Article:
Artnome has the world's largest analytical database of known works across our most important artists. Think Zillow/Moneyball for art and artists. We produce original research based on this database using the latest tools from data science like machine learning and computer vision.
In this article on inventing new art analytics, we:
Outline a new approach to descriptive art analytics using Artnome’s database of artists’ completes works.
Chart a never-before seen view of Georgia O’Keeffe’s full body of work.
Share Artnome’s data scientist Kyle Waters’ early approach to predictive analytics using a random forest machine learning model.
Make predictions on four works from the Ebsworth collection going to auction this week.
Share artists’ price history, performance, and comps provided by our good friends at MutualArt.
Yesterday was Mark Rothko’s birthday, and I wanted to celebrate by sharing some stats from the Artnome database on one of my favorite artists.
Born on September 26th, 1903, Mark Rothko would be 115 years old today. Though he tragically cut his own life short at the age of 63, Rothko left us 836 known paintings that were created over a 46-year span. This translates to roughly 18 paintings a year, more than one per month. Of course, no artists’ production is a constant; there are fat years and lean years of production.
While not sufficient for measuring all abstraction, we felt like simplicity may be a reasonable surrogate for measuring abstraction in the work of Mondrian. By simplicity, we mean the reduction of the color palette and the presence of fewer and fewer lines. Alexander was able to capture these trends by creating a complexity score.
I sat down with Ahmed over pizza to talk about his project “The Green Canvas” which explores art valuation analytics using machine learning and linear regression. According to Ahmed:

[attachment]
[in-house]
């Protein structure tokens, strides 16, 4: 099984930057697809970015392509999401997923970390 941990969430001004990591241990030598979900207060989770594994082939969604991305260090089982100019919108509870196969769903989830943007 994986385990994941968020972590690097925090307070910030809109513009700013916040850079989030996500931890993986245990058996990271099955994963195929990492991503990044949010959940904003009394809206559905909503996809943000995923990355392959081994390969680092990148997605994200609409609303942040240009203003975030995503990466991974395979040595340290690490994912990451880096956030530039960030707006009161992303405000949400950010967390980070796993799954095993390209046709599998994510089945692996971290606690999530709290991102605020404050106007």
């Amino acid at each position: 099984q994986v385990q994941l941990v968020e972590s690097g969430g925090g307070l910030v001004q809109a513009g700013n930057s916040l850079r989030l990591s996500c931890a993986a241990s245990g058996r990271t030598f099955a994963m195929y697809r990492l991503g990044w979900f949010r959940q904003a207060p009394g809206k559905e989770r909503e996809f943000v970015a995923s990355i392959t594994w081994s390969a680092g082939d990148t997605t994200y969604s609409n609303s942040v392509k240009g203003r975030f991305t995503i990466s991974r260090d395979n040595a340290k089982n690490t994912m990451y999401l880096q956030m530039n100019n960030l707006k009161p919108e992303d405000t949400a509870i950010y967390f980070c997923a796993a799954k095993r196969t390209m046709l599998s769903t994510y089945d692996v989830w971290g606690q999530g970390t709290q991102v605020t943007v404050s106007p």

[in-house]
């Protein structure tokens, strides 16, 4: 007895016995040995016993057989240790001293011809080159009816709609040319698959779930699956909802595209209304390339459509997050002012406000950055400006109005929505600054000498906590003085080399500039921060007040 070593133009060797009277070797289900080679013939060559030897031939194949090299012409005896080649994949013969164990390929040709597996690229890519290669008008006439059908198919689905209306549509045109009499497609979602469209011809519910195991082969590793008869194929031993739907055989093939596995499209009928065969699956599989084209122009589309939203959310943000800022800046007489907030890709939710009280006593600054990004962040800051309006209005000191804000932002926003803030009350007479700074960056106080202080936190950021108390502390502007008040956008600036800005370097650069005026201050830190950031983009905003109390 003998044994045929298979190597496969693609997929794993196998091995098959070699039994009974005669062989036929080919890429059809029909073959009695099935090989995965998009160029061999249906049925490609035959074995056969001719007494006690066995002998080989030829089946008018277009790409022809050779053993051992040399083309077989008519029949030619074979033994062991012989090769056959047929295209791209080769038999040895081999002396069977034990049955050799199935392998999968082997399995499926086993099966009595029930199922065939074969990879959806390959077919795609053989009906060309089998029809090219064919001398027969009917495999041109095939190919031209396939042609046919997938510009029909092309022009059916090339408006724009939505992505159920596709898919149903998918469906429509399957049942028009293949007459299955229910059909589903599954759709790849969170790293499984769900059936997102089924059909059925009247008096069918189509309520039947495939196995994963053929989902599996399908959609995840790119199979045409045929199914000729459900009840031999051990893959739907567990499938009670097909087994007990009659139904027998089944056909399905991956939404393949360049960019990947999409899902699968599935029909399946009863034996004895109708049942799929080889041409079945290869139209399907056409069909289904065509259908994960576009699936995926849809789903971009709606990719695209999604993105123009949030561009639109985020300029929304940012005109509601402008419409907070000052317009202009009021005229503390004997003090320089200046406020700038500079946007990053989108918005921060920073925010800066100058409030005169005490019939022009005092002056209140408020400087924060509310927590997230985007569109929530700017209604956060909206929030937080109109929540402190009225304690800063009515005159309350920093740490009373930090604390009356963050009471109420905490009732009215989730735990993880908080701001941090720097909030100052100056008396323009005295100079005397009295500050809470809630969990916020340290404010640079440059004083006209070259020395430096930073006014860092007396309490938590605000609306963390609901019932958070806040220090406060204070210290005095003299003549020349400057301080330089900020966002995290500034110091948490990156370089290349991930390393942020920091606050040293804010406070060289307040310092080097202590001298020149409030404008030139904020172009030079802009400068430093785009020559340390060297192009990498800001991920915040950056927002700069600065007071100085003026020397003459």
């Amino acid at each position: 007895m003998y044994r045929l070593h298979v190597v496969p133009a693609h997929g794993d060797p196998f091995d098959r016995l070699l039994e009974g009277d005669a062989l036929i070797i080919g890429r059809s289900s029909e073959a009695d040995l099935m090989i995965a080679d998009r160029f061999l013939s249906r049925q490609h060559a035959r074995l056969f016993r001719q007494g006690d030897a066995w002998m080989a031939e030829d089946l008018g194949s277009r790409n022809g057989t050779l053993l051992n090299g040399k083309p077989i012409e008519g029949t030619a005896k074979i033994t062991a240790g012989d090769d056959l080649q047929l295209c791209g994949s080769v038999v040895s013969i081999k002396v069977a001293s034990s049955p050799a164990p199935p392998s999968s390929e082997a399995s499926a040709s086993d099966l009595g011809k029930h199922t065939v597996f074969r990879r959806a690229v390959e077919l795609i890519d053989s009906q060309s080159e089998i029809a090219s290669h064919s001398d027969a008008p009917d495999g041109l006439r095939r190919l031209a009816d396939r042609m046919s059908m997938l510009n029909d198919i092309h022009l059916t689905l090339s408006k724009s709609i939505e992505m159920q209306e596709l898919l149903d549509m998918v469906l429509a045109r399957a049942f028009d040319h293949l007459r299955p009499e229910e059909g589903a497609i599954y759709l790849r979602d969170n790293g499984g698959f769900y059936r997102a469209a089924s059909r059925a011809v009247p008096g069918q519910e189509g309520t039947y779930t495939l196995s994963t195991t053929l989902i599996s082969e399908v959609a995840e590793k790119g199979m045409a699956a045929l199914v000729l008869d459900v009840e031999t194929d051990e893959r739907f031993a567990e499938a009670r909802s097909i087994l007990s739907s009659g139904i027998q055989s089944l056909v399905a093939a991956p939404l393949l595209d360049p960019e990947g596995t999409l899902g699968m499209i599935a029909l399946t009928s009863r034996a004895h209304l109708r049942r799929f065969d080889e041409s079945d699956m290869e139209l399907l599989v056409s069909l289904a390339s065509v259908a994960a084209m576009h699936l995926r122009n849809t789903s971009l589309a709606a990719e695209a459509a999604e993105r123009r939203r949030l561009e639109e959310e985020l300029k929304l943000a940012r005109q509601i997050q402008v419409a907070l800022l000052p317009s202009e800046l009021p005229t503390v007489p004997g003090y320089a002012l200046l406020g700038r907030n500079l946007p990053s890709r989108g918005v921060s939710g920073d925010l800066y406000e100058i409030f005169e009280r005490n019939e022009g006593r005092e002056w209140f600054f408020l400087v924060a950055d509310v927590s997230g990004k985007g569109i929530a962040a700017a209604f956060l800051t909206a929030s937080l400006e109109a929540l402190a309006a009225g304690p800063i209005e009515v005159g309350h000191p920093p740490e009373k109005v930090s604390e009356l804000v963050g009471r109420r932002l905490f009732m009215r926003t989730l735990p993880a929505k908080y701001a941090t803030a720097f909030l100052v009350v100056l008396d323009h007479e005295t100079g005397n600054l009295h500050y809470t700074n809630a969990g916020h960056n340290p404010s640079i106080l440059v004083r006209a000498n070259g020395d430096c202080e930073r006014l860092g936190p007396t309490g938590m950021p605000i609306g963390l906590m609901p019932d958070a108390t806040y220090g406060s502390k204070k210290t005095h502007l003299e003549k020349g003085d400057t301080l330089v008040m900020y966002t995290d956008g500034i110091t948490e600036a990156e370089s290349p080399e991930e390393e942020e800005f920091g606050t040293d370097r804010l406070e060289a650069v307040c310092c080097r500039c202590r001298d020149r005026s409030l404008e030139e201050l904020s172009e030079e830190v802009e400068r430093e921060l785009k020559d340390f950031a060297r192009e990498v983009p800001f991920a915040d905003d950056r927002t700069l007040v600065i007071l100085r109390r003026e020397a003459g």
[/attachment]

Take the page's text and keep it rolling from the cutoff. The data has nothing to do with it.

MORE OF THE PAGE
“We were interested in quantifying aesthetics as an extremely subjective and quality-based feature as well as exploring the middle realm between artistic evaluation and scientific statistics. How do we evaluate paintings? Will there be any interesting relationships between price evaluation and pixels?”
Pollock painted a total of 363 paintings in his short 44 years of life. The circumstances around his death were tragic. How many paintings he would have left this world with had he been able to get help with his struggle with alcohol and depression and lived a full life?
Women make up ~50% of humans. Estimates put the population for all people who ever lived on earth at 108B. So that means we have about 54B+ woman to potentially honor with public statues. Fifty-three billion women is a heck of a lot more than 1M Confederate soldiers, and most of these women were not in a losing war to preserve slavery. So, then, there must be lots of public statues celebrating women, right? Not so much.
The appraisers at Christie's likely have direct access to the painting, the documentation associated with it, control over the promotion leading up the auction, and 241 years of experience appraising and selling art. I have none of those things, but I do have a one-of-a-kind analytical art database. So I decided to build on the techniques I used to win 2nd place in the first fantasy art auction to see if I could create a more accurate appraisal than the experts at Christie's.
I have a vision where we use quantitative language to describe artworks in the same way as in business and sports. By combining information from catalogues raisonnés, auctions, and exhibitions, we can tap into new cultural context and build sophisticated market intelligence for art. With a complete view of an artist's work, we are able to create sports-style statistics highlighting the elements that make artists and their work unique.
How well would you do in predicting the sale price of artworks in a high-stakes auction like Sotheby's or Phillips where a single painting can sell for more than one hundred million dollars? Last week I found out for myself when I finished second in Art Market Monitor's first cash entry fantasy contest. This is the first paid fantasy art auction that I am aware of, so I thought others might find the strategy I used to finish in second place interesting.